After 9 years in power Johnson still tries to blame Labour for anything and everything

Scrutiny – what scrutiny! How can parachuted-in Tory candidate Jupp wish to work for this ogre?

“As an exhibition in shameless buck-passing and politicising of a tragedy, it was hard to beat Boris Johnson yesterday.

On national TV, the mask slipped and the fairly disciplined and boringly repetitive candidate we have seen for the last few weeks was revealed as the Bullingdon bully he is.

By talking over, talking back, by dodging and weaving, by deploying straight out lies, Johnson tried to pin the responsibility for the early release of the London Bridge terrorist on a Labour government of nine years ago.

When asked about his own Tory Government of the last decade, that has closed courts, stripped the prison and probation service of budgets and the wherewithal to manage released felons, he squirmed that it was not his government.

It was the Johnson version of “someone else did it and ran away”.

It wasn’t statesmanlike, it wasn’t truthful, it wasn’t even dignified,considering the father of one of the victims had explicitly made a call not to use his son’s death as an excuse for flogging stiffer sentences in an election atmosphere.

It is easy to see why this cowardly Conservative lion is running from the scrutiny of the public.

He’s also running scared from Andrew Neil, though he blustered that he would submit to an interview by the Scots media prosecutor – if only the time could be found.

It is growing increasingly clear that Johnson is unfit for the office of Prime Minister.

The more people see of him, the more obvious it becomes to voters.

He is trying to sneak back into Downing Street without scrutiny and without giving account of himself.

If the polls are to be believed, voters in Scotland have already decided to reject Boris.

Hopefully voters in England will wake up and smell the coffee before it is too late.”

https://www.dailyrecord.co.uk/news/scottish-news/shameless-coward-boris-johnson-tries-21006507

“BBC asks private sector to subsidise local reporters scheme”

In his dreams!

NB: East Devon watch does not solicit or receive any money from anyone. It costs approximately £80 per year to maintain the site and 100% of this comes from the Owls’ own pockets.

“The BBC is asking private companies to pay the salaries of reporters who will scrutinise local councils in another sign that there is currently no commercial business model that can support much of traditional regional journalism.

While the US has a culture of wealthy philanthropists funding not-for-profit public interest journalism, the UK has been slow to adopt a similar model. The BBC’s director general, Tony Hall, is now calling on private companies and civic-minded individuals to pay the salaries of reporters who will “hold those in power to account” by covering local government and institutions such as the NHS.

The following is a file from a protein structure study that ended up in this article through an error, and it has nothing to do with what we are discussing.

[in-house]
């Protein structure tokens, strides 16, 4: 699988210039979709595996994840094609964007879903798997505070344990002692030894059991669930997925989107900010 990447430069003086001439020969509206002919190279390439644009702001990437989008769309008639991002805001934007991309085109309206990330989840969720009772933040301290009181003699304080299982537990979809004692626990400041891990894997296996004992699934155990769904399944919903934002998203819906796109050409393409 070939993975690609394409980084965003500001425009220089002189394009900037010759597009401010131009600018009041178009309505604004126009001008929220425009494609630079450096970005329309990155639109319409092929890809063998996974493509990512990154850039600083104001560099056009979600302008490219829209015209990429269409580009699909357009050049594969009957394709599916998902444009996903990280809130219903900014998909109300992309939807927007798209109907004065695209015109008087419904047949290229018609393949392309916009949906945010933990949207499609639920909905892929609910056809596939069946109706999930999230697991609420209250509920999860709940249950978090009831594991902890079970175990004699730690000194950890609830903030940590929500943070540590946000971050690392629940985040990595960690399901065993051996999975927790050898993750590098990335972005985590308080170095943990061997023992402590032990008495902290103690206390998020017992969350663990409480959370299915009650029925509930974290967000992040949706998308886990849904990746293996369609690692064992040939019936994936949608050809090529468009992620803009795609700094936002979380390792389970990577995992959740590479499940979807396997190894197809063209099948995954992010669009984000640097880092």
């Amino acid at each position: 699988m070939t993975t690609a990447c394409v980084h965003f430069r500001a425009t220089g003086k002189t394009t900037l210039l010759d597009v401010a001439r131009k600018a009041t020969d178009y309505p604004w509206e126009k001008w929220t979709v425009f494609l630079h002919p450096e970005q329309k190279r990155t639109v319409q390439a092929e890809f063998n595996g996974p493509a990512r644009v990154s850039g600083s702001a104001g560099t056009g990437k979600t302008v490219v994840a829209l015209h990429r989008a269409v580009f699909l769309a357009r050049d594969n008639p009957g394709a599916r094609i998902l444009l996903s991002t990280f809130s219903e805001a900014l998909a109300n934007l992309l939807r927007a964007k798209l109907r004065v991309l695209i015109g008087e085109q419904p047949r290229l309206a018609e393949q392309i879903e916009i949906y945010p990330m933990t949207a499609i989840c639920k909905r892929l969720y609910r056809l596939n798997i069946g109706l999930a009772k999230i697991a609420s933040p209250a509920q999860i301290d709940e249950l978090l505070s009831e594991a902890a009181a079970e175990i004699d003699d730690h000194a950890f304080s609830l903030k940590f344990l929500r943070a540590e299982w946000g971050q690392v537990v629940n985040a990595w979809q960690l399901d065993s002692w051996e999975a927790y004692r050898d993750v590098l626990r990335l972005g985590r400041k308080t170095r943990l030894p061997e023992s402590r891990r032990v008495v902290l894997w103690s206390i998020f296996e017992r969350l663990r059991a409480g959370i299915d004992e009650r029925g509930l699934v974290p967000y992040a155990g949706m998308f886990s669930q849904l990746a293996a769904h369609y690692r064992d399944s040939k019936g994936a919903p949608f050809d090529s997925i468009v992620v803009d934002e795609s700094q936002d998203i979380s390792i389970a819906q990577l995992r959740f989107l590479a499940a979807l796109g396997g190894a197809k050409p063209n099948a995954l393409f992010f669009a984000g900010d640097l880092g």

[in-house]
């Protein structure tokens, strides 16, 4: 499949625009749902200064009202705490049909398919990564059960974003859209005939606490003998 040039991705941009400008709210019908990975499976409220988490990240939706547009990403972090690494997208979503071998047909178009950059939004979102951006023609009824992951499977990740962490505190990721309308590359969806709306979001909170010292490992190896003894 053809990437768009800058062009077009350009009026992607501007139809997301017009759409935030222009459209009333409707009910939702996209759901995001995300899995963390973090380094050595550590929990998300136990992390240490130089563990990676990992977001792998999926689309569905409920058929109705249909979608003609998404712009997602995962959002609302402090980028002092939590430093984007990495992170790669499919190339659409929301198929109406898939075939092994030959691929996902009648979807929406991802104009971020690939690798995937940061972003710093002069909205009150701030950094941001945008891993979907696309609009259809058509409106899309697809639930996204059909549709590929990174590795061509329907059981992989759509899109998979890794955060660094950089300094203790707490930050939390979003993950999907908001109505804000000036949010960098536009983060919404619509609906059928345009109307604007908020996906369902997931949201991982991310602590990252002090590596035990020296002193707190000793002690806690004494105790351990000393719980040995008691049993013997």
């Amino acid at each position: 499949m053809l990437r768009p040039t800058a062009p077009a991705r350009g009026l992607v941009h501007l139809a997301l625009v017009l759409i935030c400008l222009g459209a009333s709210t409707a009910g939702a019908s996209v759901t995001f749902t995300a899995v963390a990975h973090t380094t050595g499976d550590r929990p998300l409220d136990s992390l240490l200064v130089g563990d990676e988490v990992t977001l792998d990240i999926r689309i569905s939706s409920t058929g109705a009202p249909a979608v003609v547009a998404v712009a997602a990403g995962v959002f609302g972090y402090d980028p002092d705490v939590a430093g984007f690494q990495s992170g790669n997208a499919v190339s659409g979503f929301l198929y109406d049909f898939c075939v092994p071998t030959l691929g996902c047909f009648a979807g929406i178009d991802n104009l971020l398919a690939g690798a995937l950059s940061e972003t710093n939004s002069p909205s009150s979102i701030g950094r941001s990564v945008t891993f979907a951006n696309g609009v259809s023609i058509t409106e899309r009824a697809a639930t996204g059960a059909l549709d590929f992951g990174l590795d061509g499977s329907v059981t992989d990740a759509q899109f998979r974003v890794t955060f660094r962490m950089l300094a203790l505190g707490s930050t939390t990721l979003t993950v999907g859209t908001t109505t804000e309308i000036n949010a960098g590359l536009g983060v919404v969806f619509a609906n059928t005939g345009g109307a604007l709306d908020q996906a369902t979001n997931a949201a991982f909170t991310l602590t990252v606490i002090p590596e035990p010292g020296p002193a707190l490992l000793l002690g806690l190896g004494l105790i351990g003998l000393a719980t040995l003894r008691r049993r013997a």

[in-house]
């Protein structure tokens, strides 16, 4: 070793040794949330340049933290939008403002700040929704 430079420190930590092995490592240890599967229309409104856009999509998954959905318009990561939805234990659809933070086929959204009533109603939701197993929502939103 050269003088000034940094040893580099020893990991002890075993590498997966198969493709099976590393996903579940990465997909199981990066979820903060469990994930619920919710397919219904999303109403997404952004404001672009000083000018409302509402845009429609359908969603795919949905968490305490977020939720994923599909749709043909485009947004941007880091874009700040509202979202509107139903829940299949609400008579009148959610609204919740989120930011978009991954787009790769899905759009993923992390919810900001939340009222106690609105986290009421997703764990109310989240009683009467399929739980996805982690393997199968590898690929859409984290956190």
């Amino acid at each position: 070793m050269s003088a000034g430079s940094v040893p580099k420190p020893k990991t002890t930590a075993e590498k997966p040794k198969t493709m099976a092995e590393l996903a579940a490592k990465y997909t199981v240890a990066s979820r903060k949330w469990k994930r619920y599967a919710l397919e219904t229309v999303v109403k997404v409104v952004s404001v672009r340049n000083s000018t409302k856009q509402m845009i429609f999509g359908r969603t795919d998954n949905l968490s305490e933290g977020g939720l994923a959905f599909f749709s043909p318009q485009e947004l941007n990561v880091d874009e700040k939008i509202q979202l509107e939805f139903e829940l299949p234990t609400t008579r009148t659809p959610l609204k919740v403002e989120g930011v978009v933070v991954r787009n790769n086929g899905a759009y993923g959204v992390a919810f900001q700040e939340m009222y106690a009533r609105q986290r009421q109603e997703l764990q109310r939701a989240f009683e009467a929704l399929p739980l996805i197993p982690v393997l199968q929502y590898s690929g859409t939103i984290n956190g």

His plans are part of a major expansion of the Local Democracy Reporter scheme, through which the BBC pays the salaries of about 150 journalists across the UK who share their work with commercial news outlets. Under the proposal, unveiled earlier this year, the BBC would give responsibility for the scheme to a not-for-profit charity, which would be able to seek external funding.

But Hall said the ambitious expansion would only work if companies start providing hard cash and challenged them to cough up: “I want businesses and other institutions to join with us so we can get even more reporters into communities – and give people the local journalism they deserve.”

There are already plans to allow publications aimed at minority ethnic audiences to employ reporters through the scheme, on the basis that they provide news to underserved communities. …”

https://www.theguardian.com/media/2019/nov/04/bbc-asks-private-sector-to-subsidise-local-reporters-scheme?CMP=Share_iOSApp_Other

More flack for EDDC Leader Ingram on spending and transparency

Not looking good … now being attacked for  wanting to employ consultants to tell him what town centre problems are:

“East Devon District Council ‘lacks good detailed intelligence about its towns and their economic wellbeing’.

Cllr Ben Ingham, leader of the council, admitted: “This is not a good state of affairs,” when questioned at Wednesday night’s full council meeting.

It came after Cllr Mike Allen asked questions over the decision of the portfolio holder for economy, Cllr Kevin Blakey, to commission a major study into town centres.

Cllr Allen asked for an indication of the cost proposed and in the interests of proper transparency, for the Consultancy brief envisaged be put to the next Overview Committee for discussion before any expenditure is committed. …”

https://www.devonlive.com/news/devon-news/east-devon-lacks-good-intelligence-3474769

“Leader says in hindsight, notes should have been taken when CEO met developers”

Owl says: Well, duh! And just how long has EDDC’s CEO been in the job? Where was his “hindsight”?.

And our “Leader” is now fully au-fait with the language if the previous majority party as far as giving non-answers is concerned!

Everything changes, nothing changes …